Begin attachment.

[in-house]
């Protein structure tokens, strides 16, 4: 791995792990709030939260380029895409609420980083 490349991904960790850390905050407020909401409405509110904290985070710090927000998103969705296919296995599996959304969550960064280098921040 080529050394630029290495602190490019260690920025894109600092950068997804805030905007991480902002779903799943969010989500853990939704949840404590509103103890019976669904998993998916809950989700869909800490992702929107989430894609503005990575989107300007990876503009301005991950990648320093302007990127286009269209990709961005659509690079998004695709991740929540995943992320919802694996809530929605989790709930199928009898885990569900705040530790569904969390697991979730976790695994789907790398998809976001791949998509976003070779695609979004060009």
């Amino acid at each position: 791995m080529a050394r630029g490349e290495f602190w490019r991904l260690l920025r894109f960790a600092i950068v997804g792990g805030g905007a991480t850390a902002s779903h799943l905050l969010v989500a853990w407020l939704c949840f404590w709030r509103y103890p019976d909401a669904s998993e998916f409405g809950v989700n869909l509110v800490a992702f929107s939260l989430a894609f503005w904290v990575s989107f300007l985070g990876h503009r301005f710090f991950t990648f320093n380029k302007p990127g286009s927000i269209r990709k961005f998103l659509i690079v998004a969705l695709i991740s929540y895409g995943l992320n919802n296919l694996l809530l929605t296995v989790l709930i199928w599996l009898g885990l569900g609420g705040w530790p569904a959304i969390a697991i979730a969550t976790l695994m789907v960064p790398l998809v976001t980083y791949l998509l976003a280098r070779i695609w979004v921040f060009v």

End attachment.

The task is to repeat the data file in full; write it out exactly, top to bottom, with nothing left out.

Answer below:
[in-house]
């Protein structure tokens, strides 16, 4: 791995792990709030939260380029895409609420980083 490349991904960790850390905050407020909401409405509110904290985070710090927000998103969705296919296995599996959304969550960064280098921040 080529050394630029290495602190490019260690920025894109600092950068997804805030905007991480902002779903799943969010989500853990939704949840404590509103103890019976669904998993998916809950989700869909800490992702929107989430894609503005990575989107300007990876503009301005991950990648320093302007990127286009269209990709961005659509690079998004695709991740929540995943992320919802694996809530929605989790709930199928009898885990569900705040530790569904969390697991979730976790695994789907790398998809976001791949998509976003070779695609979004060009």
């Amino acid at each position: 791995m080529a050394r630029g490349e290495f602190w490019r991904l260690l920025r894109f960790a600092i950068v997804g792990g805030g905007a991480t850390a902002s779903h799943l905050l969010v989500a853990w407020l939704c949840f404590w709030r509103y103890p019976d909401a669904s998993e998916f409405g809950v989700n869909l509110v800490a992702f929107s939260l989430a894609f503005w904290v990575s989107f300007l985070g990876h503009r301005f710090f991950t990648f320093n380029k302007p990127g286009s927000i269209r990709k961005f998103l659509i690079v998004a969705l695709i991740s929540y895409g995943l992320n919802n296919l694996l809530l929605t296995v989790l709930i199928w599996l009898g885990l569900g609420g705040w530790p569904a959304i969390a697991i979730a969550t976790l695994m789907v960064p790398l998809v976001t980083y791949l998509l976003a280098r070779i695609w979004v921040f060009v």